Duerson Tragedy Sheds Light on Larger Issue for NFL


The death of former NFL All-Pro Dave Duerson has helped to shed light on head trauma in the NFL.

With the recent news of Dave Duerson’s unfortunate passing, the implications surrounding brain trauma are once again a relevant fixture in the media. The Chicago Bears great shot himself to death on Thursday February 17, according to the New York Times. His last requests came in the form of a text message, “ ‘Please, see that my brain is given to the NFL’s brain bank.’ ”

 In recent weeks the tragic news has stunned players around the NFL and throughout the sports world. Duerson, an all-American at Notre Dame and two-time Super Bowl Champion retired in 1993 after a career of being known as one of the NFL’s heaviest hitters. After his after the completion of his athletic career, Duerson went into the food hospitality industry and continued to stay active the NFLPA. More specifically he took part on a panel for the players association that reviewed retired player’s claims under the NFL disability plan.

Duerson read hundreds of applications that encompassed detailed doctors’ reports of players with multiple injuries. As a common theme, many of the retirees were suffering from similar symptoms of the onset of demensia. Several of the retirees had received enough damage to require full-time care.

By 2007 Duerson began to fall onto tough times. His company filed for bankruptcy and his home went into foreclosure followed by an ensuing domestic dispute. Soon after, he filed for divorce from his wife of several years. Those close to him in his final days remember his difficulty with short-term memory recall that was becoming increasingly significant. Duerson was also falling deeper and deeper into depression, even before 2007, complaining of blurred vision and pain, his ex-wife said, “on the left side of his brain.”

Many of the actions that Duerson displayed were symptomatic of the onset chronic traumatic encephalopathy (CTE). CTE is a devastating condition of deteriorating brain capacity that can eventually lead to Alzheimer’s down the road. Under normal conditions some people are more genetically predisposed than others to develop the condition, but with the repeated traumatic brain injuries that accompany the collisions of professional football, at times having a force of over 120Gs, there is strong and justified suspicion of the direct link between the short term trauma and the lingering after effects that can develop into CTE.  Boston University researchers will have the opportunity to examine the evidence of the former defensive back’s brain over the next several months to scrutinize these claims.

After seeing countless similar stories of mental decline from the medical claims of his peers, it is understandable, though heartbreaking to see the decisive actions that Duerson took to end his life. It is not unjustified to assume that he saw on a day to day basis the damage that had been done to his peers’ bodies and the traumas of his playing days were being to haunt him as well.

 In light of the similar stories that are the former players’ lives after their playing days are over, the NFL has worked to reduce brain injury by implementing rule changes and improved protocols for dealing with brain trauma. Unfortunately, only so much can be done. Much of the lasting brain damage lies within the physics of the game. Many argue that improvements to protective gear such as helmets can help to significantly reduce brain injuries. Improved helmet construction has helped to reduce injuries caused by the linear forces of hits, but has no effect on the rotational forces that are responsible for a majority of the concussions on the field today (Head Trauma in the NFL) leaving players still helplessly exposed to the risk of concussion.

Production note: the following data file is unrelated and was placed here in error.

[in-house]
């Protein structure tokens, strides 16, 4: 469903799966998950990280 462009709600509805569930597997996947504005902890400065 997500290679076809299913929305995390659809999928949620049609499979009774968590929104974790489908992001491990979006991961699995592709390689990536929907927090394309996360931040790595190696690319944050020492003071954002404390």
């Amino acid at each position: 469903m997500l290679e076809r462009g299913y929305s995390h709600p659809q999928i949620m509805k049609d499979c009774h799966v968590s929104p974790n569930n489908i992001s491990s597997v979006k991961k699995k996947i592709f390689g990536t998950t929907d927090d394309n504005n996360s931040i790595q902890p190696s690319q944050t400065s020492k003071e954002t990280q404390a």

The dire consequences that brain trauma can cause should be of great concern to those that currently play the game, even at the high school level. Education is critical to helping reduce the seriousness of injuries and long-lasting effects of brain trauma. Players need to have a strong grasp of the symptoms to understand when they need to stay out of the game and on the sideline. Six players on NFL rosters today and over one hundred retirees have pledged to give their brains up to research after they die, signifying the realism of the problem. Unfortunately many of the players have a laze-faire attitude about concussive injuries as Baltimore Ravens center Matt Birk recently put it best, “It’s almost now to the point that — not that it’s not tragic — but now it’s almost becoming common, some former players with some form of brain problems. Is it something that I think about? Yeah, absolutely. There’s a little bit of, ‘Well, it’s not going to happen to me.’ ”

Written By Trevor Mooney

3/10/2011

Sources

NY TIMES: N.F.L. Players Shaken by Duerson’s Suicide Message

NY TIMES: A Suicide, a Last Request, a Family’s Questions

Webpress: Head Trauma in the NFL

Trevor Mooney played college football at the University of Delaware as a tight end #84 and was a member of the ESPN Academic All-Region team and ESPN All-American Finalist.

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About trevormooney
A longtime resident of Mission Viejo, California, Trevor Mooney is a former Division I ESPN Academic All-Region Student Athlete at the University of Delaware.

One Response to Duerson Tragedy Sheds Light on Larger Issue for NFL

  1. Pingback: Art of Weightlifting and Conditioning « Trevor Mooney's Blog

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